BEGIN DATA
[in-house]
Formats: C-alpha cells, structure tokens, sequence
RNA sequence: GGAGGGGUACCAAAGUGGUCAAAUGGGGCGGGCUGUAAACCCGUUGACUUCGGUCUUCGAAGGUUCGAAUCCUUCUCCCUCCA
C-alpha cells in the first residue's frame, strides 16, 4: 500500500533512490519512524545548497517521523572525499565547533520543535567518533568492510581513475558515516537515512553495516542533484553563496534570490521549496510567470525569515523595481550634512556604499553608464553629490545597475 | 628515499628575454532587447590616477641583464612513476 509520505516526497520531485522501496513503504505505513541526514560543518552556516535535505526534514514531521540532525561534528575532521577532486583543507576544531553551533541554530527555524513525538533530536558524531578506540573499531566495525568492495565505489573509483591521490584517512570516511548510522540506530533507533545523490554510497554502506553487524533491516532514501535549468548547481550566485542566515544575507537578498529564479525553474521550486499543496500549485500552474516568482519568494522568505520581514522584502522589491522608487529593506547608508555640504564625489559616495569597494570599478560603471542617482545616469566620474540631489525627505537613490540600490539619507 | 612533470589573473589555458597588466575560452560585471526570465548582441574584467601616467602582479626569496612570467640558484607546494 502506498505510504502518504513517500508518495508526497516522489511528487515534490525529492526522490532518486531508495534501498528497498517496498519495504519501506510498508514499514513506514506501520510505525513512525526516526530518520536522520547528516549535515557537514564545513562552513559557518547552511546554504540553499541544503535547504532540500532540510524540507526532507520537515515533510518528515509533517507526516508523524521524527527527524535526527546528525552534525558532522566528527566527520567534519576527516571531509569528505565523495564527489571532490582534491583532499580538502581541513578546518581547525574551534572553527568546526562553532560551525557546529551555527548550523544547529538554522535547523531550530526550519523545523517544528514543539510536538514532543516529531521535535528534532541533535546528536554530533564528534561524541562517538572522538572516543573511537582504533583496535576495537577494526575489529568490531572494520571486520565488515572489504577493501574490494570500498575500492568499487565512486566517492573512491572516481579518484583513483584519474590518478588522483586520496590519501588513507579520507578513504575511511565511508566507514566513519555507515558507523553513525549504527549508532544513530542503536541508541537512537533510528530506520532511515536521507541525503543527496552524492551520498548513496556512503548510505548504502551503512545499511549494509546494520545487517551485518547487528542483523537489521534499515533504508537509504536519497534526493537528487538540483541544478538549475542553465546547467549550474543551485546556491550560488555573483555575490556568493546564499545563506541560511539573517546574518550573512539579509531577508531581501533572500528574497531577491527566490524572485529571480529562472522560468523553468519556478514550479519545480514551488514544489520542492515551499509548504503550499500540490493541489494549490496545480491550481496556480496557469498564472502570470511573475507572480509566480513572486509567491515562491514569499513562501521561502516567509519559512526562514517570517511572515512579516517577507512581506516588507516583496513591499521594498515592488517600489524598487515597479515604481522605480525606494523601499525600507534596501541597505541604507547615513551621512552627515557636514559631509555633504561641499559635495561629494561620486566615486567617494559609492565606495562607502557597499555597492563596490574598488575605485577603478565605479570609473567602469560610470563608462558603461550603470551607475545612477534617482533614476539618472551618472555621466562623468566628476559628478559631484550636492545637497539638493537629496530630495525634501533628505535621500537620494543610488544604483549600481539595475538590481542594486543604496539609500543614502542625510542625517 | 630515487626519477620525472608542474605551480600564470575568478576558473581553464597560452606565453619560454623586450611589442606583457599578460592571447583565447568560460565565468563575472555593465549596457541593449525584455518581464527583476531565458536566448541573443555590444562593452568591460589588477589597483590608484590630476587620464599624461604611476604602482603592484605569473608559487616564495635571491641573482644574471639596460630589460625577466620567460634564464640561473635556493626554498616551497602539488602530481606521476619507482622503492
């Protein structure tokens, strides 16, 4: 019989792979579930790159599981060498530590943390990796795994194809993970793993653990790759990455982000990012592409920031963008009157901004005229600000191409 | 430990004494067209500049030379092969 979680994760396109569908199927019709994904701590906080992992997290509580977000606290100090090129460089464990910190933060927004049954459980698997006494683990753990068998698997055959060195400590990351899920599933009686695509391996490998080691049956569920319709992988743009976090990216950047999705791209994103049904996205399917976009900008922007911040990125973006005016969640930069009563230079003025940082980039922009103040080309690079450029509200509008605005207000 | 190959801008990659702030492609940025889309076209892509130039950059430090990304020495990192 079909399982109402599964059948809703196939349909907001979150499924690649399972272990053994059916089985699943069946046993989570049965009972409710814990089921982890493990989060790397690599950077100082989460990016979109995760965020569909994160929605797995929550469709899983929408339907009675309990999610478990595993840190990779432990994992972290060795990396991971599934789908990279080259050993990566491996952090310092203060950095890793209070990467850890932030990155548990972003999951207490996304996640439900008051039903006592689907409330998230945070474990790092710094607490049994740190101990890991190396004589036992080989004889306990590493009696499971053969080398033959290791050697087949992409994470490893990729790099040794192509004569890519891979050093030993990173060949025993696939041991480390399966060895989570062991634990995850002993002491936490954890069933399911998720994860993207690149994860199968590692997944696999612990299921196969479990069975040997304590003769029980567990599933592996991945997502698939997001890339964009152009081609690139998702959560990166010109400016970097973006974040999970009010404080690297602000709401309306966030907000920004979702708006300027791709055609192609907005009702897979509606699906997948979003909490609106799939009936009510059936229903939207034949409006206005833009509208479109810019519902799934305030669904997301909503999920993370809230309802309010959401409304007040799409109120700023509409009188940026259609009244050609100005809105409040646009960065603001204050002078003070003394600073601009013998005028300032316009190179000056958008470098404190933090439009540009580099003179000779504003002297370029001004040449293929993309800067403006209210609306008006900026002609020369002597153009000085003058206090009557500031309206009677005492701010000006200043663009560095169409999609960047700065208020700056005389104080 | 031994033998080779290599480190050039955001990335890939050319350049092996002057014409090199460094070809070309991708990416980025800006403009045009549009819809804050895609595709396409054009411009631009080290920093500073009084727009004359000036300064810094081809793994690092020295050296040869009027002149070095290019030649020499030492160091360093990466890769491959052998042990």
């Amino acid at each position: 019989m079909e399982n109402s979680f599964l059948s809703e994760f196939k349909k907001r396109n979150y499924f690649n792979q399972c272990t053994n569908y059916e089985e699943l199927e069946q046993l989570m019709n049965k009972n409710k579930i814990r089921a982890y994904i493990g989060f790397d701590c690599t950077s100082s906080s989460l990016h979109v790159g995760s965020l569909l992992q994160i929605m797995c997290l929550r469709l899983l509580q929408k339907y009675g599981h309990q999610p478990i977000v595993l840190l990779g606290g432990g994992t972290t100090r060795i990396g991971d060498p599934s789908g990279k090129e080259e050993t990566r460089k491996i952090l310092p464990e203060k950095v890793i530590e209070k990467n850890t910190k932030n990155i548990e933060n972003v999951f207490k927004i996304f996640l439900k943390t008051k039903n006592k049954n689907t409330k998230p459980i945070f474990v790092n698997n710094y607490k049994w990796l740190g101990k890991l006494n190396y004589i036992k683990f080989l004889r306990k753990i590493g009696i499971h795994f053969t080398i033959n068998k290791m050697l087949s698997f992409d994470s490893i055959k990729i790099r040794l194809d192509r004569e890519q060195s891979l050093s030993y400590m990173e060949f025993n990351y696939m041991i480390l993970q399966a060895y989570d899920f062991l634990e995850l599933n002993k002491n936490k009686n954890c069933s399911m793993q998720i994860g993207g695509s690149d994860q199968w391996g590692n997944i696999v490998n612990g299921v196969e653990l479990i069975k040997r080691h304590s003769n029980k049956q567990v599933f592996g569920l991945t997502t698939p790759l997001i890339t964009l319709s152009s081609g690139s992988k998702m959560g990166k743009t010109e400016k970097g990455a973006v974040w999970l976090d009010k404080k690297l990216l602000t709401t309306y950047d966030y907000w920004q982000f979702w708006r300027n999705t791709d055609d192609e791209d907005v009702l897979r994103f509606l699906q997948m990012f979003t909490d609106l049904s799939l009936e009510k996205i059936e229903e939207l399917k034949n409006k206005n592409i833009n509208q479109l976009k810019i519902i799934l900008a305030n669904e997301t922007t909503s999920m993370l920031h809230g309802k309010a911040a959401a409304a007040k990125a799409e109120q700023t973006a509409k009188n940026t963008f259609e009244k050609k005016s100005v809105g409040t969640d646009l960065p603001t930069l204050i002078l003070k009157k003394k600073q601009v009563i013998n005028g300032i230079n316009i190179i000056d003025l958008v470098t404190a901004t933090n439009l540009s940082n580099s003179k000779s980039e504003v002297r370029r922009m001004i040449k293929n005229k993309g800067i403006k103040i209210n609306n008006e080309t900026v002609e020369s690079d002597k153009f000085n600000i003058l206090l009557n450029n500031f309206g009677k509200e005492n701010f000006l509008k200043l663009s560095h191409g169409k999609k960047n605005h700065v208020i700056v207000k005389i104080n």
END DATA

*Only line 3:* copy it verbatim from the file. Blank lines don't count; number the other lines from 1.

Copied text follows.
RNA sequence: GGAGGGGUACCAAAGUGGUCAAAUGGGGCGGGCUGUAAACCCGUUGACUUCGGUCUUCGAAGGUUCGAAUCCUUCUCCCUCCA